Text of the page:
Here, we present our study investigating associations between microbe abundances assayed with 16S rRNA sequencing and metabolomic profiles measured with 1H NMR spectroscopy in a cohort of infants representing a rural general population from the New Hampshire Birth Cohort Study (NHBCS). This is a unique epidemiological cohort with multi-omic profiling of infant stool samples at multiple time points accompanied with rich sociodemographic, dietary and health outcomes data [25]. Our study utilizes predictive modeling, multivariate correlation methods and distance-based approaches to characterize the dynamic relationship between the gut microbiome and the gut metabolome in early life.

Results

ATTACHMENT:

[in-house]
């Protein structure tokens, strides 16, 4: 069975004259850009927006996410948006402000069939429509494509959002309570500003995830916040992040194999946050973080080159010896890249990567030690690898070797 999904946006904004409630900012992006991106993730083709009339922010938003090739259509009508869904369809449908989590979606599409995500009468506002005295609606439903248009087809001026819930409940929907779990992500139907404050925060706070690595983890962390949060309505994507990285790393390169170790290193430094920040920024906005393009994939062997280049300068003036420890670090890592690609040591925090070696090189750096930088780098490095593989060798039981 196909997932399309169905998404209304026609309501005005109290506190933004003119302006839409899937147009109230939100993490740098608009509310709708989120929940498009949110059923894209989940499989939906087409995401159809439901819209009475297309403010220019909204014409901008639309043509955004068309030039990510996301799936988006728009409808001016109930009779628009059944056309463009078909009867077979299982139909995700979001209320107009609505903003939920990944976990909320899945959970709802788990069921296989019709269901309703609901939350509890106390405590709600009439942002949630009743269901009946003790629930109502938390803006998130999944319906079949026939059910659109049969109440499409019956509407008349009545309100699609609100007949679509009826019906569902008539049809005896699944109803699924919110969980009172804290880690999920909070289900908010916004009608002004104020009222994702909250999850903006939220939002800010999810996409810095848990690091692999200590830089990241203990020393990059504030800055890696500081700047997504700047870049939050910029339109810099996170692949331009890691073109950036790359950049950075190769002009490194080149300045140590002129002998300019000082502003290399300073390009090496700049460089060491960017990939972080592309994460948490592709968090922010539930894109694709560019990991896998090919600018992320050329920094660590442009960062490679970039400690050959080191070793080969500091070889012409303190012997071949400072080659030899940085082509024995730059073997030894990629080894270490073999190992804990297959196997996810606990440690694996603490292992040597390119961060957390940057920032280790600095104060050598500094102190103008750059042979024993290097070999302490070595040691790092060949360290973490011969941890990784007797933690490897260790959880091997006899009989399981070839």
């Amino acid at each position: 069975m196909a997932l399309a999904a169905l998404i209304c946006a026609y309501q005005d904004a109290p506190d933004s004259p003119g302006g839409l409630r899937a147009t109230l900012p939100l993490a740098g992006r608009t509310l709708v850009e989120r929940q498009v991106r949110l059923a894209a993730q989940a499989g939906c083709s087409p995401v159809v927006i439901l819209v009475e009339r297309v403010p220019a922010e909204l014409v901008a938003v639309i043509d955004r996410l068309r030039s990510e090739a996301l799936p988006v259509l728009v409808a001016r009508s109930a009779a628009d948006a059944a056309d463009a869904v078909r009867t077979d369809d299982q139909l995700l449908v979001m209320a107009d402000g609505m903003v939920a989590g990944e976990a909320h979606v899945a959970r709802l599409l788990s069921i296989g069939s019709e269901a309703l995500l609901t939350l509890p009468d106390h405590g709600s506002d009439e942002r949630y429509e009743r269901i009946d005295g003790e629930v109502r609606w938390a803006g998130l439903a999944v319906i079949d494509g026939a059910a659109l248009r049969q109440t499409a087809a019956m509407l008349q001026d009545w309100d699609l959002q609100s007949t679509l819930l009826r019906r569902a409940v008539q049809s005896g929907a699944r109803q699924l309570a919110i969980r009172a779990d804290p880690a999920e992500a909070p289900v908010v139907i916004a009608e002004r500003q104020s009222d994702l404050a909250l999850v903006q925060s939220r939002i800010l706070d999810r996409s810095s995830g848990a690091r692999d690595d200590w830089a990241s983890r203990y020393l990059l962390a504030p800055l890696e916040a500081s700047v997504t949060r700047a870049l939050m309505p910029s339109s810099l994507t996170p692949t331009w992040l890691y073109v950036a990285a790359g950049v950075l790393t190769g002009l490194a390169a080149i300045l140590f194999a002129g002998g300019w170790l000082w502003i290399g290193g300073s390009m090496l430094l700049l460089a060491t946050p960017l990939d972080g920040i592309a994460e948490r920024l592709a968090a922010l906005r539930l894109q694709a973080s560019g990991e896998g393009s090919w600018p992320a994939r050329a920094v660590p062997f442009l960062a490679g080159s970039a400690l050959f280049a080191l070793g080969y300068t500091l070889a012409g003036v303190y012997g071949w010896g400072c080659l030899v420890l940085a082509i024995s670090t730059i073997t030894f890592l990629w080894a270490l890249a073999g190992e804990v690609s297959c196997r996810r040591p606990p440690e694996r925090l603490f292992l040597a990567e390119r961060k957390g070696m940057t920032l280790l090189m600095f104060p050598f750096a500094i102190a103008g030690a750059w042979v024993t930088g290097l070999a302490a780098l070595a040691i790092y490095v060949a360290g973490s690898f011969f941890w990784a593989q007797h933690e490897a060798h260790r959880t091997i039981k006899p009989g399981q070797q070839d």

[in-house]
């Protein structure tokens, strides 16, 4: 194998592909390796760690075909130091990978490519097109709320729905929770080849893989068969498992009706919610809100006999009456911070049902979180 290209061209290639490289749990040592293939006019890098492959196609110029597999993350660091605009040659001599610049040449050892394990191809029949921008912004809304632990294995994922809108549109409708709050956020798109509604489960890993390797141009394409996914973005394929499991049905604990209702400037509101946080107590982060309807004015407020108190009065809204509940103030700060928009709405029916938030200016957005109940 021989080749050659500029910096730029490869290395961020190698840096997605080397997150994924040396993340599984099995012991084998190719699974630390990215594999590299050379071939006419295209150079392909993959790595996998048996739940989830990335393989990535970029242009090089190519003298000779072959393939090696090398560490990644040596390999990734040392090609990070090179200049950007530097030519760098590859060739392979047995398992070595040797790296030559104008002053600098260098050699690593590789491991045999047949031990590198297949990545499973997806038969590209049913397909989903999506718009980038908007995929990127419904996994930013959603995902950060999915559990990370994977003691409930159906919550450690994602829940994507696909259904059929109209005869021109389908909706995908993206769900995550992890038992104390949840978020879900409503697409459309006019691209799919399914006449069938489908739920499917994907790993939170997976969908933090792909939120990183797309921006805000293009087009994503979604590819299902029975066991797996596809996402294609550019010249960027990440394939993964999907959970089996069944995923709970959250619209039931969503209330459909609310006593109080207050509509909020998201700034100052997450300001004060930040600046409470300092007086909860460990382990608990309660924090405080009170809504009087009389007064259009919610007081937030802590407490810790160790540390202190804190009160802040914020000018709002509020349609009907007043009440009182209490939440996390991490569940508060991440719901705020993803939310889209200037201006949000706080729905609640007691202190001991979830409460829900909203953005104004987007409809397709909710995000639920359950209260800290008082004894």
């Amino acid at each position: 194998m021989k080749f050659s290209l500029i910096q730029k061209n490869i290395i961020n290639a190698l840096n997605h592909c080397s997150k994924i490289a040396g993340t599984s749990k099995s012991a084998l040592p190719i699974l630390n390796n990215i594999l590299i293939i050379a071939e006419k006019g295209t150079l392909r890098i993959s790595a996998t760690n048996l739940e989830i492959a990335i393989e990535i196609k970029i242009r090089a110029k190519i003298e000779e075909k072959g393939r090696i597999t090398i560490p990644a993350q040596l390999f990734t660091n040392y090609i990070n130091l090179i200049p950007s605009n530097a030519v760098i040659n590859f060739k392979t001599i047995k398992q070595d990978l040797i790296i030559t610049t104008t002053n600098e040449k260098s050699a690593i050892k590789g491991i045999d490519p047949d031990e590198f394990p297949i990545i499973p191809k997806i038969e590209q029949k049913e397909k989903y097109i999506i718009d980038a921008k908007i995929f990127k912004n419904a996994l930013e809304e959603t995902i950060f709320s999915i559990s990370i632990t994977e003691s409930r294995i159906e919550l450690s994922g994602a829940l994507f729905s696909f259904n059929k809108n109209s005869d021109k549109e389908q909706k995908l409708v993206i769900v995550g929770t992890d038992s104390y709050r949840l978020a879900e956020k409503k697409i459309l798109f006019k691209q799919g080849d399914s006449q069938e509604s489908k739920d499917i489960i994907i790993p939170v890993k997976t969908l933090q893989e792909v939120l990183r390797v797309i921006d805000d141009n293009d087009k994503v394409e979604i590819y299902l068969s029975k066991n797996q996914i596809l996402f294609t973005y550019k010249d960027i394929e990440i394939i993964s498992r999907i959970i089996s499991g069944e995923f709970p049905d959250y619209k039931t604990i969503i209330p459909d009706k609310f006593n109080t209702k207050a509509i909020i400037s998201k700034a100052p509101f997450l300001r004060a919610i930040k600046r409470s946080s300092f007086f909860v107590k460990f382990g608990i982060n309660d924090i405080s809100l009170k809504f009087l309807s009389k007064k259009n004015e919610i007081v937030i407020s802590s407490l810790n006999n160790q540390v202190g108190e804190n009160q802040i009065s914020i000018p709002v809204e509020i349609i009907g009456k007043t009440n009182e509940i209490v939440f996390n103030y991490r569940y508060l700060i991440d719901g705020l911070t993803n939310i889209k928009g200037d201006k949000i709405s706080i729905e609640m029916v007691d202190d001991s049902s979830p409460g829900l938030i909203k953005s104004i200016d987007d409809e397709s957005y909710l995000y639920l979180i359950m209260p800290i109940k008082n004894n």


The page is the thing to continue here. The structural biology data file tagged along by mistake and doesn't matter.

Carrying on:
The overall workflow and subject selection process are described in Fig. 1. Primary analyses were performed on paired microbiome-metabolome data sets on samples collected at approximately 6 weeks (N = 158 samples) and 12 months (N = 282 samples) of age (65 subjects have paired samples collected at both time points). In order to take advantage of the most samples from this study, each time point was analyzed separately with sensitivity analyses performed on sample pairs. As such, the sample size N will thereafter represent the number of samples found in each time point rather than the number of unique infants. After processing and filtering, we evaluated a final taxonomic dataset of 48 genera in 6 weeks samples and 72 genera in 12 months samples. Metabolomic profiles were represented as 208 unique untargeted spectral bins and a concentration-fitting method [26] was used to acquire specific relative concentrations of 36 targeted metabolites. These metabolites were chosen based on a literature search (Table S1) for compounds known to be associated with commensal gut microbes. Results presented here will primarily feature the targeted dataset, with accompanying figures and tables for the untargeted data set in the supplemental section. Figure 1 shows the overall workflow including the sample selection process. In summary, we performed three analyses: First, an overall concordance analysis using ordinations with ecological distances; second, a parametric multivariate correlation approach with a variable selection component to quantify the overall correlation and determine important factors that contribute to the overall microbiome-metabolite association; third, a predictive analysis approach to see if taxonomic abundance alone can accurately predict the concentrations of specific metabolites.